Reverse Seasonal Affective Disorder (SAD)

While the winter is often associated with Seasonal Affective Disorder (SAD), a good bit of literature on SAD neglects to mention that SAD can occur in any season, including spring.

The arrival of spring often heralds a new lease of life and energy for most people, but for those suffering from depression the effect can be drastically different.

SAD is a type of depression associated with the shorter, darker days of winter when you’re not going outside as much or getting as much sunlight. SAD can be treated with light therapy and tends to improve as the days get longer and warmer.

Unfortunately, the onset of warmer days doesn’t bring respite for everyone. Some people suffer from a different form of seasonal depression, which peaks over the spring and summer months. Often called ‘reverse SAD’ or ‘summer SAD’, this may be all the harder to tolerate for being poorly understood. After all, many people can relate to feeling miserable and gloomy in winter, but a summer-related depression can be truly isolating.

Some people may experience disrupted sleep as it gets hotter and lighter – a big factor in depression, with others perhaps battling with body image difficulties. Then there is the added onslaught of allergies as plants release pollen, millions of people with hay fever start to sniffle and sneeze.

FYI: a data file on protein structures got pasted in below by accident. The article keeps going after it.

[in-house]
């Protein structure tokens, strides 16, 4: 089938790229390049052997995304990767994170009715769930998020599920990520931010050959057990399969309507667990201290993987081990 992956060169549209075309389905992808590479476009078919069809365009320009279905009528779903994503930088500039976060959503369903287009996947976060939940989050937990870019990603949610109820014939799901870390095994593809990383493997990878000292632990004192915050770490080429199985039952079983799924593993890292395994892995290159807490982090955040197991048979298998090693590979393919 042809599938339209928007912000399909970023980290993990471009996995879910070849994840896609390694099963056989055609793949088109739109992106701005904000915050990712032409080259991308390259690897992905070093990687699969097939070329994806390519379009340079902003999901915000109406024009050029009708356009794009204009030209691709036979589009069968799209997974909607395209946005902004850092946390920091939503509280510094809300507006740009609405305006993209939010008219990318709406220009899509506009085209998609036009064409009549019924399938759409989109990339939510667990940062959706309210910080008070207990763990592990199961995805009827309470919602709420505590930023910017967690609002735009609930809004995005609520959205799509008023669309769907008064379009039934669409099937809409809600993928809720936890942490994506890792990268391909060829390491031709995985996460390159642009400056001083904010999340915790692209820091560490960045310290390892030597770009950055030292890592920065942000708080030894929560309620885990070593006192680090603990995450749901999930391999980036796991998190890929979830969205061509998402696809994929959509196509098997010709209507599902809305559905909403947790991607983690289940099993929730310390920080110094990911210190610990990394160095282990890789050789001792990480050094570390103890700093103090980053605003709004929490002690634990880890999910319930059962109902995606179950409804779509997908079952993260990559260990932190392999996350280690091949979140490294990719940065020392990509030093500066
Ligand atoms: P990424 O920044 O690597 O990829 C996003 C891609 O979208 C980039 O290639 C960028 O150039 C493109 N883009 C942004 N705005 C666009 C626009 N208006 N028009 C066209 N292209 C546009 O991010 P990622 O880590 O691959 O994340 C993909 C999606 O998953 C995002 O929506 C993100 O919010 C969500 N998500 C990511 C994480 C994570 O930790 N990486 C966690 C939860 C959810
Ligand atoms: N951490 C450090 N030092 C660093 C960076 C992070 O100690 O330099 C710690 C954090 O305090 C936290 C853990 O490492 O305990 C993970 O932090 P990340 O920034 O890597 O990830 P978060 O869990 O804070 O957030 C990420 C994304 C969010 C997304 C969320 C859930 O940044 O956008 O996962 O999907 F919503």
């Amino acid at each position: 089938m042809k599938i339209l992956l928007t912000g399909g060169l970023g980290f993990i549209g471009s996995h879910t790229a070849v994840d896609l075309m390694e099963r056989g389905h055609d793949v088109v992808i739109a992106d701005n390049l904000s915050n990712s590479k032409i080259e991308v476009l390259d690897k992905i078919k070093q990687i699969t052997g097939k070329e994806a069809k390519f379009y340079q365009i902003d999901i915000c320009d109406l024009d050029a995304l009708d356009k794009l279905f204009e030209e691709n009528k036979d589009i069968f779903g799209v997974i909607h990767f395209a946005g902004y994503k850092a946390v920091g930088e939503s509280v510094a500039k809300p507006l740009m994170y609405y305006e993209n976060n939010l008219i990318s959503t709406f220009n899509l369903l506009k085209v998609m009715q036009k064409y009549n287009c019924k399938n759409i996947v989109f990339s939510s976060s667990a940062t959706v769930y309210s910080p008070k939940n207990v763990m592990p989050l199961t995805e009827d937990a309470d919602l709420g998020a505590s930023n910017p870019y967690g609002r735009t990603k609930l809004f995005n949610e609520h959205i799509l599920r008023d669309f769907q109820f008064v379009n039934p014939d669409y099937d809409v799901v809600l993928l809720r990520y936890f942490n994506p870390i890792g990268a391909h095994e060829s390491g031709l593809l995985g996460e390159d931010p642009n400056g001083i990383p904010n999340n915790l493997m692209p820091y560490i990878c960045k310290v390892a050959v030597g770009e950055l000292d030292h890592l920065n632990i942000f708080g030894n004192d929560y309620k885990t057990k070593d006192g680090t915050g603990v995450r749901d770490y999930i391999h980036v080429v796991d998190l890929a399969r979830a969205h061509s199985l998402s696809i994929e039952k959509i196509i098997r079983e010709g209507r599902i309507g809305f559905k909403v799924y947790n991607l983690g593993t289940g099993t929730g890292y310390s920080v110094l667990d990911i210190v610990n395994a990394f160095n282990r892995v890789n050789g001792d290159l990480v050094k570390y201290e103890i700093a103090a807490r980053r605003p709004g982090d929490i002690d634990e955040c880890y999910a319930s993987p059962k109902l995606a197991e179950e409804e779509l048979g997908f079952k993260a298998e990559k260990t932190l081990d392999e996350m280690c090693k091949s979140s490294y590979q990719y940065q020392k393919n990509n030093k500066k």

Some symptoms of depression include:

* Sad, anxious or “empty” feelings

* Feelings of hopelessness and/or pessimism

* Irritability, restlessness

* Fatigue and decreased energy

* Difficulty concentrating, remembering details and making decisions

* Difficulty sleeping or oversleeping

* Changes in weight

* Experience thoughts of death or suicide

If you are someone prone to springtime depression anyway, this year may pose even more challenges than usual. As the UK begins its gradual return to the new different, with lockdown restrictions relaxing, there will be increased mental health issues as life ‘restarts’. 

What can you do if you’re suffering from reverse SAD?

In addition to seeking treatment from a GP or therapist when feelings of depression persist, you can also protect your mental health:

Care for your overall health. Physical activity reduces depression and anxiety. Adequate nutrition is also important to maintaining your mental health. In general, make sure you’re getting enough sleep, exercise and nutritious food.

Find a hobby you enjoy. Positive social interaction reduces negative mental health symptoms.

Interact with a pet. Pet owners get more physical exercise and have lower triglyceride levels than their non-pet-owning counterparts. This can also have a positive effect on your mental health.

Volunteer. People who spend time volunteering experience a greater psychological well-being.

Protect each other. Keep an eye out for neighbours who do not leave their homes and have infrequent visitors.

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